Thursday, 23 September 2010

"Quickly! An island epic"

This is an NSU Quickly "N" Model moped, manufactured by NSU Motorenwerke AG in Germany between 1953 and 1962 - one of the most successful mopeds of its day.
My brother David owned a Quickly as a teenager, and the two of us used to compete in timed trials through the woods at the family home near Seaforde, when I was twelve or thirteen.

What I'm saying, I suppose, is that I have considerable experience in off-road NSU Quickly racing; and that brings me to today's event at the Aspects Festival of Irish Literature, where I was surprised and pleased to find that my discussion with Geoff Hill was a sell-out.

Now, as I said after he introduced me, this may be because people were there to hear Geoff (former travel editor of the News Letter, now full-time author and adventurer) as much as That guy who lives on an island - nevertheless, they turned up, and we did an hour and a half of chat, interspersed with some leg-pulling and a good deal of laughter (both by us and the audience); and the organisers seemed pleased.

I should explain that Geoff has completed a number of motorcycle challenges, including Delhi to Belfast on a Royal Enfield, Route 66 on a Harley, Chile to Alaska on a Triumph, and most recently Adelaide to Adelaide on a Triumph Tiger 1050, all of which adventures have (or will) spawn books, the penultimate trip (Chile to Alaska) becoming, typically, The Road To Gobblers Knob.

Anyway. Some time ago I suggested that with these little warm-ups in the bag, Geoff might like to try something a little more challenging. In fact, I had a scheme in mind, and even a title for the book (and of course the documentary):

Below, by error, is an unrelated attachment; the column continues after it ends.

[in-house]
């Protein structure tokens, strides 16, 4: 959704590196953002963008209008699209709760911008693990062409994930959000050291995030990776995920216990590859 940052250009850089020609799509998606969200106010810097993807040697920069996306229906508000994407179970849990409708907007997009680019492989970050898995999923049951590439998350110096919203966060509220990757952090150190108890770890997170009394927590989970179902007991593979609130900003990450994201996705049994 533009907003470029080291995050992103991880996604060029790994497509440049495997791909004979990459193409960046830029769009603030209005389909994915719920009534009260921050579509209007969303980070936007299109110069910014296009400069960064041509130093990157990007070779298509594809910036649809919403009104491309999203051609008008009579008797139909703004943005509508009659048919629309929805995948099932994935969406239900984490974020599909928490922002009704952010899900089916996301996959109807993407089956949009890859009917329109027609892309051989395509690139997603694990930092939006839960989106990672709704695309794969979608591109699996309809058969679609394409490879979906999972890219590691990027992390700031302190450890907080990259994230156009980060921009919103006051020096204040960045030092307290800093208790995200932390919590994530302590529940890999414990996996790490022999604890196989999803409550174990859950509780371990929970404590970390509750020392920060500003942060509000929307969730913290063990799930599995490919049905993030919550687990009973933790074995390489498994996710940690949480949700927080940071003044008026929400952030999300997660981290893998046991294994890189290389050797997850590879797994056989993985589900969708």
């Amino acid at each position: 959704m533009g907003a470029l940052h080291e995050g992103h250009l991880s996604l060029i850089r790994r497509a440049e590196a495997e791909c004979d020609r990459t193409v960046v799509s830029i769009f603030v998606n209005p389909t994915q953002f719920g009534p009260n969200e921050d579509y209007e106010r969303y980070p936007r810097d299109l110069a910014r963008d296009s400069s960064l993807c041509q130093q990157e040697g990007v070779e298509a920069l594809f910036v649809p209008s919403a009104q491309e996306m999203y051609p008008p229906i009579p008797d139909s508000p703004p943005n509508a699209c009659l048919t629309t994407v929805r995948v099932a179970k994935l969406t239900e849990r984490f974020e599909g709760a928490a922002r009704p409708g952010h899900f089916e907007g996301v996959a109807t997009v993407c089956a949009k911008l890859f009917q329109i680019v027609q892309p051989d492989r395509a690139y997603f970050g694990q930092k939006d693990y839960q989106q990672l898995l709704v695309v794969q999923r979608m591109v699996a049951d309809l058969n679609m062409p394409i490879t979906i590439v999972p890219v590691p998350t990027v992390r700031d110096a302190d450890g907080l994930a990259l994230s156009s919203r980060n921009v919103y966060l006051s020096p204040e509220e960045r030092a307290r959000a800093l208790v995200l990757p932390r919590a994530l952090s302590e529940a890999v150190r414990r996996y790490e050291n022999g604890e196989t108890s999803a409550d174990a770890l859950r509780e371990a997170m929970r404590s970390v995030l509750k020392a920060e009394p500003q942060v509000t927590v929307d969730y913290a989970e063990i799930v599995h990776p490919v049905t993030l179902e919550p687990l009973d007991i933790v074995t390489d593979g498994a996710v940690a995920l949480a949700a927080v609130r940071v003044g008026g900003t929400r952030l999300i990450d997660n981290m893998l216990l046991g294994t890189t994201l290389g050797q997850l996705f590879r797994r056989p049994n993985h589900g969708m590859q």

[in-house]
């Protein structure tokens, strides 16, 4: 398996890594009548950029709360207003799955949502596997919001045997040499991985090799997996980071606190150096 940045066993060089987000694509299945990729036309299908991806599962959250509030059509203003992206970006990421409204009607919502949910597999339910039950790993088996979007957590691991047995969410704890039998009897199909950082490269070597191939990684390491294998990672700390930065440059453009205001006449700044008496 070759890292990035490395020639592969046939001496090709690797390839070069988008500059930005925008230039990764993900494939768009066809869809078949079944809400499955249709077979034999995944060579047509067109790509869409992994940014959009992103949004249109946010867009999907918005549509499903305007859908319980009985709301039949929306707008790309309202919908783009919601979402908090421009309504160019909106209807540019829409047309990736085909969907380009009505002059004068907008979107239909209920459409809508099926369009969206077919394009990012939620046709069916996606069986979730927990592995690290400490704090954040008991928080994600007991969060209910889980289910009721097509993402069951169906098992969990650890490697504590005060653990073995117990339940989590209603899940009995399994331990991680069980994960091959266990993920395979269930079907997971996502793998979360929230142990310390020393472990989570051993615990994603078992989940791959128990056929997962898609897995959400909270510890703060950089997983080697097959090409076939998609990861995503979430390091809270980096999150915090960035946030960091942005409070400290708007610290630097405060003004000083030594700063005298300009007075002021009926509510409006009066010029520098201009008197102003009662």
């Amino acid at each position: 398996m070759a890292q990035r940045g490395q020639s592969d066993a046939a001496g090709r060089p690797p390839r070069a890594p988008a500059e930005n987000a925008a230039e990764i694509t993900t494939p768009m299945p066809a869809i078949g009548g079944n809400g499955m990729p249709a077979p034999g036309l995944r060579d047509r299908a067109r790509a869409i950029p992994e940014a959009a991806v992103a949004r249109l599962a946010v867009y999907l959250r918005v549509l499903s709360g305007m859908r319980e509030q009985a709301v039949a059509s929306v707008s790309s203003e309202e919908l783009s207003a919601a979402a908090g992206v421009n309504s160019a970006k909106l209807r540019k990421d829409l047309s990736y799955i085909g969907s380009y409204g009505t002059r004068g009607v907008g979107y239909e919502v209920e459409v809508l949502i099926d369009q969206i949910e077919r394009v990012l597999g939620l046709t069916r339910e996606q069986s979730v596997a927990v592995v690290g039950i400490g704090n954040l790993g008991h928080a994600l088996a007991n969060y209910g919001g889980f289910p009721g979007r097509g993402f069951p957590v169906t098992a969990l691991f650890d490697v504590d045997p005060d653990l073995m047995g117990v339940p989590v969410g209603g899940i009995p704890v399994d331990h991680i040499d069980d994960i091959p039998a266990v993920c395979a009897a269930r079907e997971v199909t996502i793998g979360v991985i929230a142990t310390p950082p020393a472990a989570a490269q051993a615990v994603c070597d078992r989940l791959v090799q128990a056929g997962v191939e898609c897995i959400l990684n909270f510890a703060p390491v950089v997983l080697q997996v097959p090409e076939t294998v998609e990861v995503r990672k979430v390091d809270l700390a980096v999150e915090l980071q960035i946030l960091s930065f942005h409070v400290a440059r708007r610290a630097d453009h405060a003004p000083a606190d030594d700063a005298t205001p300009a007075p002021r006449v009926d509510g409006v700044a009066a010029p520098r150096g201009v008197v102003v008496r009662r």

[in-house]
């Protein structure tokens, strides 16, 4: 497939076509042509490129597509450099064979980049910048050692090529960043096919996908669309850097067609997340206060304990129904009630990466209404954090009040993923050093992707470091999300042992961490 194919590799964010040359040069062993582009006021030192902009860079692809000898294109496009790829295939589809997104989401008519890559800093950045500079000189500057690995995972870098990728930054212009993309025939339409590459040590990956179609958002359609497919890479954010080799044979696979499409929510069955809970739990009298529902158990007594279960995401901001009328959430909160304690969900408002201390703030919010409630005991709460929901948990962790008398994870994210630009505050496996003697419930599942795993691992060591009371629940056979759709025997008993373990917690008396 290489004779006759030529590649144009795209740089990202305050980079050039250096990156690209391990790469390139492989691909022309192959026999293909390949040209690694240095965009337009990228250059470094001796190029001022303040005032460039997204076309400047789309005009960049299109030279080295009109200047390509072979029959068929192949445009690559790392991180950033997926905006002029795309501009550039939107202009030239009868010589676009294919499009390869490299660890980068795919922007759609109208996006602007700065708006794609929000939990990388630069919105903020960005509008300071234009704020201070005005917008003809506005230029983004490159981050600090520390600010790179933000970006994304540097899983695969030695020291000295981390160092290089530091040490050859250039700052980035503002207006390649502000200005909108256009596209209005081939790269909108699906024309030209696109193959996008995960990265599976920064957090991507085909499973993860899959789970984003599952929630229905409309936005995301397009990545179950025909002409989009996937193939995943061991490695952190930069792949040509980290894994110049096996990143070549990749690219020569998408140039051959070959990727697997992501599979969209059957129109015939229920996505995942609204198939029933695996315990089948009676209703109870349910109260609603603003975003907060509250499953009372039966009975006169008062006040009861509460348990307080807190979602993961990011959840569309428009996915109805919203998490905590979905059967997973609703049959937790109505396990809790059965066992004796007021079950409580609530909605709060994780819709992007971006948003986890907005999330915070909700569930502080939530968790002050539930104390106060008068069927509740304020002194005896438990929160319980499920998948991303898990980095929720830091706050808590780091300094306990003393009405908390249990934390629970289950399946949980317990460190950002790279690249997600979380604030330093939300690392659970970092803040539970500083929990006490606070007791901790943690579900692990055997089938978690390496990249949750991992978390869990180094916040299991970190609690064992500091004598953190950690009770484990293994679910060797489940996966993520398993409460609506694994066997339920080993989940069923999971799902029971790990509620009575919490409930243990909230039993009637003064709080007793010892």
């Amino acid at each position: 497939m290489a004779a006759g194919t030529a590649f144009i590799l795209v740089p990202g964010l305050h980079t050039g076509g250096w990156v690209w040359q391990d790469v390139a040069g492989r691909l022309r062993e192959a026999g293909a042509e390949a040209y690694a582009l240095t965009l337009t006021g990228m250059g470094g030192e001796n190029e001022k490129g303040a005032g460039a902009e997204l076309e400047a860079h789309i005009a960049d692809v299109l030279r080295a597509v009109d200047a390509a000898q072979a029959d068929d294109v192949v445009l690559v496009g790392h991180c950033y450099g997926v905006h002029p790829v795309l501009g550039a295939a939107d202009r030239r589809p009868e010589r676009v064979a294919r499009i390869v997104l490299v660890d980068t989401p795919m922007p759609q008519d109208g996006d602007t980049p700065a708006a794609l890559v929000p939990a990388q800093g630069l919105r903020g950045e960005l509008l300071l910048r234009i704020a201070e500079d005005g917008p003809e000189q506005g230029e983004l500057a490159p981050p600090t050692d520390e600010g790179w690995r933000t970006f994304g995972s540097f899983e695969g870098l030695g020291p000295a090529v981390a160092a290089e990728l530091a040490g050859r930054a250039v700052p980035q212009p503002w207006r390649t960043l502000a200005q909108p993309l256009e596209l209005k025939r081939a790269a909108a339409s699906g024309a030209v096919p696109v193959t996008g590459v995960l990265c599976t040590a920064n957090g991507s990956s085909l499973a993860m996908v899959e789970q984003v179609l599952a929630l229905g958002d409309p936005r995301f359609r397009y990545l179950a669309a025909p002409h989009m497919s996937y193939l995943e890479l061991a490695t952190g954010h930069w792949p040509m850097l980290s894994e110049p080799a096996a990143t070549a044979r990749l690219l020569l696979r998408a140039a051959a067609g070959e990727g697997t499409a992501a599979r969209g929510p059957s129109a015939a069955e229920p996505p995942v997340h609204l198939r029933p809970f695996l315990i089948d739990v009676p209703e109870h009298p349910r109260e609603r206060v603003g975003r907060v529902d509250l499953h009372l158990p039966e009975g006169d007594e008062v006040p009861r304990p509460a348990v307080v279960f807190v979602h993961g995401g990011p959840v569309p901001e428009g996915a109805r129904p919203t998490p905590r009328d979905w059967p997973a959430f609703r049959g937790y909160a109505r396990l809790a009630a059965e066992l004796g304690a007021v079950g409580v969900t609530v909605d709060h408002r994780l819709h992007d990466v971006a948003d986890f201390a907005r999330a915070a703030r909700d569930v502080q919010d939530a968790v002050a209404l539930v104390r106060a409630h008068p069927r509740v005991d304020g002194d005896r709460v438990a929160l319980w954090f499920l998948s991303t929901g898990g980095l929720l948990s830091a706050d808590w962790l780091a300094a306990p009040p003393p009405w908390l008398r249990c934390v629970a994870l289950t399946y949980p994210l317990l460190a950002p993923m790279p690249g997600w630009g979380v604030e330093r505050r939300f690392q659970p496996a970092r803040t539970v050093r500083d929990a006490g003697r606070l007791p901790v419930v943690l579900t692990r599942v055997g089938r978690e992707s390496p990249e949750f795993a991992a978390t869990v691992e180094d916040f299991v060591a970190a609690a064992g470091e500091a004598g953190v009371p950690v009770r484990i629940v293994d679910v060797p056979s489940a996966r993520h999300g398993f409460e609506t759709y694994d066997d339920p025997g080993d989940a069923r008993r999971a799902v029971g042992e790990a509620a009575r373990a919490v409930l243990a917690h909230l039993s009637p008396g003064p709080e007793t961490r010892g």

Round Islandmore by moped

Obviously, the expedition would require logistical support on an enormous scale - visas for crossing field borders; food for at least a morning, until Lynn (and Geoff's wife Cate, if she was up for it) could rendezvous with the two of us for the first picnic; emergency supplies to be air-dropped to the shores of Sliddery Bay, on the far side of Islandmore, which many have tried to cross when the tide was out, but without success, some never to be seen again; and of course a level of fitness neither of us have had to achieve since school days, to ensure that we completed the entire circuit of a mile, in anything up to five or six hours.

So, I used the occasion of the Aspects discussion to float the idea, and the audience was keen - so much so that Geoff put aside his worries, smiled bravely and nodded as if to say, 'Goddammit, let's do it!'

Watch this space..
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